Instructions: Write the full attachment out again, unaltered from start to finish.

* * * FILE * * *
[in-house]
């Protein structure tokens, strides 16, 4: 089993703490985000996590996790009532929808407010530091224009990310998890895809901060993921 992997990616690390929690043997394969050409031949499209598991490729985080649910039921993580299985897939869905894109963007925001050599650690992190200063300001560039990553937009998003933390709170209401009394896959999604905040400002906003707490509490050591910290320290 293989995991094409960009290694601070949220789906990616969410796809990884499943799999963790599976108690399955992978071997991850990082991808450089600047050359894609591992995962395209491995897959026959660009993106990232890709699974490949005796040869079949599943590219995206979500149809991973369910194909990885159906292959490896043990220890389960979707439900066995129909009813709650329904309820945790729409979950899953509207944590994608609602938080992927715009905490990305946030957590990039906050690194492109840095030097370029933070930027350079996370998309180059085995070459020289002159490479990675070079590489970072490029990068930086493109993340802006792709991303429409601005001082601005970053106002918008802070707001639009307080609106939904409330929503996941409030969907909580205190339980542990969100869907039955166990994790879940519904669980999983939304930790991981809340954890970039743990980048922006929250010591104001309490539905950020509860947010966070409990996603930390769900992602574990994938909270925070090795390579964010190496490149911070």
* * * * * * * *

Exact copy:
[in-house]
């Protein structure tokens, strides 16, 4: 089993703490985000996590996790009532929808407010530091224009990310998890895809901060993921 992997990616690390929690043997394969050409031949499209598991490729985080649910039921993580299985897939869905894109963007925001050599650690992190200063300001560039990553937009998003933390709170209401009394896959999604905040400002906003707490509490050591910290320290 293989995991094409960009290694601070949220789906990616969410796809990884499943799999963790599976108690399955992978071997991850990082991808450089600047050359894609591992995962395209491995897959026959660009993106990232890709699974490949005796040869079949599943590219995206979500149809991973369910194909990885159906292959490896043990220890389960979707439900066995129909009813709650329904309820945790729409979950899953509207944590994608609602938080992927715009905490990305946030957590990039906050690194492109840095030097370029933070930027350079996370998309180059085995070459020289002159490479990675070079590489970072490029990068930086493109993340802006792709991303429409601005001082601005970053106002918008802070707001639009307080609106939904409330929503996941409030969907909580205190339980542990969100869907039955166990994790879940519904669980999983939304930790991981809340954890970039743990980048922006929250010591104001309490539905950020509860947010966070409990996603930390769900992602574990994938909270925070090795390579964010190496490149911070």